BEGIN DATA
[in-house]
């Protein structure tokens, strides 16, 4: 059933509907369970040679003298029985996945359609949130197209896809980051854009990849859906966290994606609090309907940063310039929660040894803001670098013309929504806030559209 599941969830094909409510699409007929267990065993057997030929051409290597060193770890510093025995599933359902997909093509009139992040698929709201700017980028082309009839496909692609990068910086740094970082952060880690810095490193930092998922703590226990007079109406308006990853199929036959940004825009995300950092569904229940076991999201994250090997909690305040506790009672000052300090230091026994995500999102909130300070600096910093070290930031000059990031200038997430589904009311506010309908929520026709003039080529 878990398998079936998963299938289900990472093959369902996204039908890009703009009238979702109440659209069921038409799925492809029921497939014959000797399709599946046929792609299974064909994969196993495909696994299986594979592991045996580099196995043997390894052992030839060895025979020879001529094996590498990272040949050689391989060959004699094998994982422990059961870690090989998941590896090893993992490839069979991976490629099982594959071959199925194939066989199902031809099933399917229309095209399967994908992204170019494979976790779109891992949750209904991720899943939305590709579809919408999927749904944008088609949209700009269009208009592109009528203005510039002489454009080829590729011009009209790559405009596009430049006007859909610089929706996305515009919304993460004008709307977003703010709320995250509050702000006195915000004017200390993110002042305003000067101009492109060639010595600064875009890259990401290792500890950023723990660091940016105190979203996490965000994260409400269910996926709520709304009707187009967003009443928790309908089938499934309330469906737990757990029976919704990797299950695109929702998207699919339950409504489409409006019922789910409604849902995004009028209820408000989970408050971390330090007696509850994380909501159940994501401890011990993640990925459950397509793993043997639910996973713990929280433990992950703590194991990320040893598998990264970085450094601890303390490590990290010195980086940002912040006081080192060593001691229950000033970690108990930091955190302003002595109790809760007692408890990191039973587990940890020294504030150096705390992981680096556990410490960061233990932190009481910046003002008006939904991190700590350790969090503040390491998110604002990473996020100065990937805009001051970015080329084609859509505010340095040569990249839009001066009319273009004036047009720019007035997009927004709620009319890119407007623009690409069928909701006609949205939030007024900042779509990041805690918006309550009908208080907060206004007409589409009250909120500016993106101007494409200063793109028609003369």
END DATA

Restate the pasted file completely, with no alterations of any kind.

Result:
[in-house]
């Protein structure tokens, strides 16, 4: 059933509907369970040679003298029985996945359609949130197209896809980051854009990849859906966290994606609090309907940063310039929660040894803001670098013309929504806030559209 599941969830094909409510699409007929267990065993057997030929051409290597060193770890510093025995599933359902997909093509009139992040698929709201700017980028082309009839496909692609990068910086740094970082952060880690810095490193930092998922703590226990007079109406308006990853199929036959940004825009995300950092569904229940076991999201994250090997909690305040506790009672000052300090230091026994995500999102909130300070600096910093070290930031000059990031200038997430589904009311506010309908929520026709003039080529 878990398998079936998963299938289900990472093959369902996204039908890009703009009238979702109440659209069921038409799925492809029921497939014959000797399709599946046929792609299974064909994969196993495909696994299986594979592991045996580099196995043997390894052992030839060895025979020879001529094996590498990272040949050689391989060959004699094998994982422990059961870690090989998941590896090893993992490839069979991976490629099982594959071959199925194939066989199902031809099933399917229309095209399967994908992204170019494979976790779109891992949750209904991720899943939305590709579809919408999927749904944008088609949209700009269009208009592109009528203005510039002489454009080829590729011009009209790559405009596009430049006007859909610089929706996305515009919304993460004008709307977003703010709320995250509050702000006195915000004017200390993110002042305003000067101009492109060639010595600064875009890259990401290792500890950023723990660091940016105190979203996490965000994260409400269910996926709520709304009707187009967003009443928790309908089938499934309330469906737990757990029976919704990797299950695109929702998207699919339950409504489409409006019922789910409604849902995004009028209820408000989970408050971390330090007696509850994380909501159940994501401890011990993640990925459950397509793993043997639910996973713990929280433990992950703590194991990320040893598998990264970085450094601890303390490590990290010195980086940002912040006081080192060593001691229950000033970690108990930091955190302003002595109790809760007692408890990191039973587990940890020294504030150096705390992981680096556990410490960061233990932190009481910046003002008006939904991190700590350790969090503040390491998110604002990473996020100065990937805009001051970015080329084609859509505010340095040569990249839009001066009319273009004036047009720019007035997009927004709620009319890119407007623009690409069928909701006609949205939030007024900042779509990041805690918006309550009908208080907060206004007409589409009250909120500016993106101007494409200063793109028609003369």